by Matthew Lesniak
The current co-housing, or co-living trend is one of many alternatives to the housing crises that exist in almost every metropolitan area in the world. This shared living model is often managed by a startup or other type of service operator that provides a fully furnished communal living arrangement with private bedrooms, common areas, amenities and group activities. The rise of independent freelance workers – 35% of the American workforce are freelancers, 20-30% of active workers in France are independent and 9 million in Europe – contributes to this trend, as individuals are seeking more flexibility in their daily lives regarding where they live and work.
The profile of co-livers are often people who are in a transitory phase such as young professionals coming out of university or freelance entrepreneurs working for multiple clients in cities around the world who seek short to medium term housing offers (they’ve also been called “digital nomads”). Although this trend is prevalent among millennials, co-living is an offer that can appeal and cater to a much wider spectrum.
Co-living can be seen as the sharing economy’s response to housing: living as a service. As a service, it offers a range of all-inclusive amenities and experiences that people seek in different phases of their lives. It’s easy to see the appeal: such a model removes the hassles created by rigid rental agreements and strict landowners, facilitating access to housing for people who may in traditional real estate criteria “tick all the right boxes”.
But obviously, it’s not quite so perfect: the accessibility of co-living in terms of pricing is still not where it should be, to be affordable for a wider public. Most co-living spaces are more expensive than market prices, making already unaffordable housing even that much more inaccessible for many city dwellers.
Saying this, the future of housing and the co-living sector is becoming more focused on designing spaces that attempt to facilitate cross-generational and cross-cultural connections and collaborations, rather than simply providing housing offer for wealthy digital nomads. It is a model that is being integrated into current and future urban development projects and calls for proposals in major cities around the world.
As a Paris-based member of PUREHOUSE LAB – a do-tank dedicated to informing and enabling the spread of the co-living phenomenon – I have witnessed and participated in these co-living models emerging in the French capital.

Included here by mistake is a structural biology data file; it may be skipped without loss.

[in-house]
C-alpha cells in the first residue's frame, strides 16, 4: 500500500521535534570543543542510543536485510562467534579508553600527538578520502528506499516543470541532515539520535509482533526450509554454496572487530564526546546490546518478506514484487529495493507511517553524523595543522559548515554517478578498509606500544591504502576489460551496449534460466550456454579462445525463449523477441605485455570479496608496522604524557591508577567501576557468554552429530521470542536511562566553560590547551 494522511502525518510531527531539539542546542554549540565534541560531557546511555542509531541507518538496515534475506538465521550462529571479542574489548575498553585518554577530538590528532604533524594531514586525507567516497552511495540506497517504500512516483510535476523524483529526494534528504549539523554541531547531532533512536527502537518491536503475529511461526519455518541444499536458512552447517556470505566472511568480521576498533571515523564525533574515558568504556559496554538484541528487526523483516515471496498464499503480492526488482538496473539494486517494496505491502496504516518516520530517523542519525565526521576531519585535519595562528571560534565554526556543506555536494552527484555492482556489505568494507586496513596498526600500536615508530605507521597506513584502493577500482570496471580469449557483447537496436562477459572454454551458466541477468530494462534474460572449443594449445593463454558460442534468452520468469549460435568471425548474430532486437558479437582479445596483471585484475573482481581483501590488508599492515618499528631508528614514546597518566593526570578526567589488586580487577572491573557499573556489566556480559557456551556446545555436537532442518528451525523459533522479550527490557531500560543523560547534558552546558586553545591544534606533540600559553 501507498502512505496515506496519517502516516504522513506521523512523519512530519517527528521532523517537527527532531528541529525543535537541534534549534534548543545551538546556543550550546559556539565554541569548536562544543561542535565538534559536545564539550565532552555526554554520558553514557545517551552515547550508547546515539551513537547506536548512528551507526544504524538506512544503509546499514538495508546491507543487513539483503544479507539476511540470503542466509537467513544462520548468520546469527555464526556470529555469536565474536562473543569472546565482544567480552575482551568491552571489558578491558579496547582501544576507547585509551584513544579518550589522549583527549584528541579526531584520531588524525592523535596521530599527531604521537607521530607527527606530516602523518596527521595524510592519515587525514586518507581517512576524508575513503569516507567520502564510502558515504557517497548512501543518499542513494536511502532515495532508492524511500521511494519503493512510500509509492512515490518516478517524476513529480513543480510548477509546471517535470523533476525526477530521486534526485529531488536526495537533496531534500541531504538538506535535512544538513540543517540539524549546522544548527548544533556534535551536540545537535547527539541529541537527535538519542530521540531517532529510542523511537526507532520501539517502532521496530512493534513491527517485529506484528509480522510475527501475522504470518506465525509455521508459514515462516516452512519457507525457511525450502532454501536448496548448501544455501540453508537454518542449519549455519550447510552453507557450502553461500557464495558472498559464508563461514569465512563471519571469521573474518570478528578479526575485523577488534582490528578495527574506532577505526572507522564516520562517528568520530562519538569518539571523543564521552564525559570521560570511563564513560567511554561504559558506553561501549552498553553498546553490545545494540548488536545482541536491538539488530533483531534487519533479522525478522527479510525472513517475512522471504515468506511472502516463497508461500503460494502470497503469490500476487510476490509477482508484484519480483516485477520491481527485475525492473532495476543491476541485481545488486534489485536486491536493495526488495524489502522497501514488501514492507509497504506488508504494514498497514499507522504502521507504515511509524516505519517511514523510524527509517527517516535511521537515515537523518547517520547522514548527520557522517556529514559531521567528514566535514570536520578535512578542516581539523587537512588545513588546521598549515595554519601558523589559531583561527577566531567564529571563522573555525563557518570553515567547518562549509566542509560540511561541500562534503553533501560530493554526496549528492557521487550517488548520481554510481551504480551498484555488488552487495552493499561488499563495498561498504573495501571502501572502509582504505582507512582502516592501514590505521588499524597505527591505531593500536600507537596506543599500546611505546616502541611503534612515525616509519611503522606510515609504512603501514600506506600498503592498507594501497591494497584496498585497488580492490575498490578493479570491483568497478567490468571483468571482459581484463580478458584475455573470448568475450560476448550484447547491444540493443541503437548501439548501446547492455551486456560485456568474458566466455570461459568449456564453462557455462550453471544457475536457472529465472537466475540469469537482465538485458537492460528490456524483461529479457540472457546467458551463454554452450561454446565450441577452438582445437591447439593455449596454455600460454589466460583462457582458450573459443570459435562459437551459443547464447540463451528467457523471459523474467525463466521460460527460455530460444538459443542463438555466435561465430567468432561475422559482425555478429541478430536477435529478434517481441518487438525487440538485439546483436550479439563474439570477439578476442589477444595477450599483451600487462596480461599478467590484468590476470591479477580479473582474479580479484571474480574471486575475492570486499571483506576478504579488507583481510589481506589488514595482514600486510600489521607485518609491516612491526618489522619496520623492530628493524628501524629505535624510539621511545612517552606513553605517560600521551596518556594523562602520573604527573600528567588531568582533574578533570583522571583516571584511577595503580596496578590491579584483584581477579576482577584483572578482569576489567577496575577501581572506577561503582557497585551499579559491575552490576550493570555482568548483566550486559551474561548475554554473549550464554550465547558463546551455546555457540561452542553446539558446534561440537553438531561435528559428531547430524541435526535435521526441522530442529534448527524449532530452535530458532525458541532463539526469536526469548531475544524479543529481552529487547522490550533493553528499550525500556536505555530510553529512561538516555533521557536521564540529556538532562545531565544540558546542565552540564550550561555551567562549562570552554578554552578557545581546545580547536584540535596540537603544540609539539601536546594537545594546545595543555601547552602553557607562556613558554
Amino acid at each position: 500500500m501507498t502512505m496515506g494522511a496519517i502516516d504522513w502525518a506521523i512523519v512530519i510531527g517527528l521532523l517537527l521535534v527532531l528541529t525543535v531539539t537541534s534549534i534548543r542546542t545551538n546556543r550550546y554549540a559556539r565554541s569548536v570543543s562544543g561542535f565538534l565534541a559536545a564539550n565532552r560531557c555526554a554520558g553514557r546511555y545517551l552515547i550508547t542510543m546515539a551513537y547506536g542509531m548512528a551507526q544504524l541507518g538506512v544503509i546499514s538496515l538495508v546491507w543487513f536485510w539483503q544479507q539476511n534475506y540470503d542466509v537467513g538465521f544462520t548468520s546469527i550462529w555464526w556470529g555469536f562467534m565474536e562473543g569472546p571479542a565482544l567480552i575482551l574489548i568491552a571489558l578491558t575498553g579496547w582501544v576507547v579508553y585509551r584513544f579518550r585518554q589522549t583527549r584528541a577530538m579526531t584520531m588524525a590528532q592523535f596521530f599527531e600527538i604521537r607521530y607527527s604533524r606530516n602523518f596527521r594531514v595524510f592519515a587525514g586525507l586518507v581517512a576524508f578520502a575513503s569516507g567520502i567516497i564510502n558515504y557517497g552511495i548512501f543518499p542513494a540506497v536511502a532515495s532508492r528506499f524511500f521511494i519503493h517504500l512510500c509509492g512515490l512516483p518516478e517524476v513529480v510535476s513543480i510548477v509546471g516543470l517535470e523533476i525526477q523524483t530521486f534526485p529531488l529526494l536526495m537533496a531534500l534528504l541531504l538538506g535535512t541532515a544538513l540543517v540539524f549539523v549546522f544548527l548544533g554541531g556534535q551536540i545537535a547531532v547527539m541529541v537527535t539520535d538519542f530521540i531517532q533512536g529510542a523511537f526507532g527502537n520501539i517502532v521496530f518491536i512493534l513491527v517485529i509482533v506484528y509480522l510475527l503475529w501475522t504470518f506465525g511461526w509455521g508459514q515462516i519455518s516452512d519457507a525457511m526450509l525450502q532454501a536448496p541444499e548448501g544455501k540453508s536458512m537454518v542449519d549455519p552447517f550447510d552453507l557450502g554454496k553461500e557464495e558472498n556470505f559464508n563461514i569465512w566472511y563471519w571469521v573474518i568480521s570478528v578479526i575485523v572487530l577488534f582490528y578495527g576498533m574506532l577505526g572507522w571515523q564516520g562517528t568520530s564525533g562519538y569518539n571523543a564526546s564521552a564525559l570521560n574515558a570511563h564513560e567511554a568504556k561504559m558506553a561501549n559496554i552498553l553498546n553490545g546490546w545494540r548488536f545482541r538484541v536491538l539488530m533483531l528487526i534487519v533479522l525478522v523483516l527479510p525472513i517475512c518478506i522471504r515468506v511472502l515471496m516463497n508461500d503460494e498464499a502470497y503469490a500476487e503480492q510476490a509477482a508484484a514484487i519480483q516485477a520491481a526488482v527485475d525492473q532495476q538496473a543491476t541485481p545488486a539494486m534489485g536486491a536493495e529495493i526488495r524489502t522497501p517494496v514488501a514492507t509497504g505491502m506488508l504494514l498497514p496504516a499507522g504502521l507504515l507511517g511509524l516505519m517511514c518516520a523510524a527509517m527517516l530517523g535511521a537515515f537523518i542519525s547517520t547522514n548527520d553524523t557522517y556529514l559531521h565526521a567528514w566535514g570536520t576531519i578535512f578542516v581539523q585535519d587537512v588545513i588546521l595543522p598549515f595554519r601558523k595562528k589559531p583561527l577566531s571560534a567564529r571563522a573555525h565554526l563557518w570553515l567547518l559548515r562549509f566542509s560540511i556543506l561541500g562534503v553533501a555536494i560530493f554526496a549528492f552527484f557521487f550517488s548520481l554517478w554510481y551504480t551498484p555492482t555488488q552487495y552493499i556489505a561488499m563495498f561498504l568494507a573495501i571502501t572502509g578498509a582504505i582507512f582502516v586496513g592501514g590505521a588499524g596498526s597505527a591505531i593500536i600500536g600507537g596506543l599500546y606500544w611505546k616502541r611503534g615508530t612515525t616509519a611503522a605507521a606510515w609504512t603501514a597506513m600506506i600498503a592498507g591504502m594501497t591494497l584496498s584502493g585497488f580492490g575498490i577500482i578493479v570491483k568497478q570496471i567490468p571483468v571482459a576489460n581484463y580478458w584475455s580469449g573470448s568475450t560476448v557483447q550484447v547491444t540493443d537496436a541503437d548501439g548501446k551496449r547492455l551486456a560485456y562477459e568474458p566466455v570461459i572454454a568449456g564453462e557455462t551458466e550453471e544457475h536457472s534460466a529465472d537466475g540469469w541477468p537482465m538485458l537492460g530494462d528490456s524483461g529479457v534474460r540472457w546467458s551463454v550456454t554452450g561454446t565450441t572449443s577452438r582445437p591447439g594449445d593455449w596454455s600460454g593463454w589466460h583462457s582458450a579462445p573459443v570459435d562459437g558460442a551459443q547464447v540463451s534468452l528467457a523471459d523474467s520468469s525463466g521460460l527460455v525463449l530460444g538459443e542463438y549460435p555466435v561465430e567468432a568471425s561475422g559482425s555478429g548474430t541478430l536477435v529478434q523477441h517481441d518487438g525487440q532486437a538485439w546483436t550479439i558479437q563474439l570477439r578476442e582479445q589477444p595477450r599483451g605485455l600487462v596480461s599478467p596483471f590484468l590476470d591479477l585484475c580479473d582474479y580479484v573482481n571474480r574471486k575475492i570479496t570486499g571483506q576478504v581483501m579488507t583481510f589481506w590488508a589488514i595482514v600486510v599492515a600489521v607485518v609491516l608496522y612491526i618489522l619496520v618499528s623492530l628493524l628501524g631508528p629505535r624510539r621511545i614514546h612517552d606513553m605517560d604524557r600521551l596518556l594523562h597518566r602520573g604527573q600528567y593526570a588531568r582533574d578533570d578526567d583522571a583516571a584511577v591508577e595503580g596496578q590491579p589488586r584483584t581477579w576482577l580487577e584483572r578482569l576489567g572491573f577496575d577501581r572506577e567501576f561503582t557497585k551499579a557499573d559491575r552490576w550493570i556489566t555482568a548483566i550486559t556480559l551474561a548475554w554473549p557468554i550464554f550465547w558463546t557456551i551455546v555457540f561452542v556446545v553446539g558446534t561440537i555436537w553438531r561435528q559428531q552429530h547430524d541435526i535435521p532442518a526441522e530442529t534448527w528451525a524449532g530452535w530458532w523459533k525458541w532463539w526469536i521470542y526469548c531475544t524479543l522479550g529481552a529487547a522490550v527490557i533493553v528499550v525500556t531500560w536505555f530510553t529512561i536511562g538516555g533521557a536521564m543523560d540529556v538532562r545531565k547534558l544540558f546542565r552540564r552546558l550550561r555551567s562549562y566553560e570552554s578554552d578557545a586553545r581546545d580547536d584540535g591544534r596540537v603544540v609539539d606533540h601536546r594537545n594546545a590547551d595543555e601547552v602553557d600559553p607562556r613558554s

The city is a late bloomer when it comes to the co-living industry, but actors on all scales are finally entering the market. With various large-scale international competitions – such as Inventons la Métropole du Grand Paris and Reinventer la Seine – the Grand Paris municipality is working with French developers and local / international architect firms to propose hybrid co-living spaces in the central city and peripheral territories.
Just recently, French real estate developers REI Habitat and Icade, in partnership with French architect firm Laisné Roussel and New York designers SO-IL, have been selected as one of the winners of the Reinventer la Seine competition at the Place Mazas site. This site is located near Place de la Bastille on the crossing of Canal Saint Martin and the Seine River.
The multidisciplinary group has proposed a hybrid space dubbed L’Atelier de l’Arsenal, that includes co-working, fabrication labs, cultural and green spaces open to the public, social housing, co-living, food courts and waterfront activities along the Seine river, including a biodiversity research centre and a public swimming pool. Similarly, the Inventons la Métropole international competition launched last winter – which is a citywide competition in more than fifty sites in the agglomeration of Île de France – has over a dozen proposals that include a co-living element in the project.
Despite these ambitions for large-scale hybrid co-living spaces, independent co-living operators are having trouble launching initiatives in the centre of Paris. Institutional barriers such as high market prices, hesitant landowners and investors unfamiliar with this new housing alternative, make launching co-living spaces difficult for Parisian startups like Colonies (who will be operating the Atelier de l’Arsenal co-living space) and Koalition.
The co-living market in Paris still seems to be in the hands of larger projects such as the new startup campus Station F (the biggest startup campus in the world), which will also launch a co-living hub in 2018, housing 600 entrepreneurs. The market seems to be evolving elsewhere in France, however; rural co-living spaces and shared living spaces that curate innovation and collaboration are being developed in the outskirts of Paris and in the south of France, such as La Mutinerie Village and Art/Earth/Tech outside of Paris, and thecamp in Provence and Lime in Biarritz.
French culture may be more hesitant to adopt the mindset needed to operate and live in co-housing developments. However, the efforts and ambitions that innovative actors are making to integrate accessible, affordable and hybrid shared living spaces into future development projects show that these new co-living spaces could become models for other projects around the world. And once the model is scaled up, prices will hopefully be far more accessible and inclusive.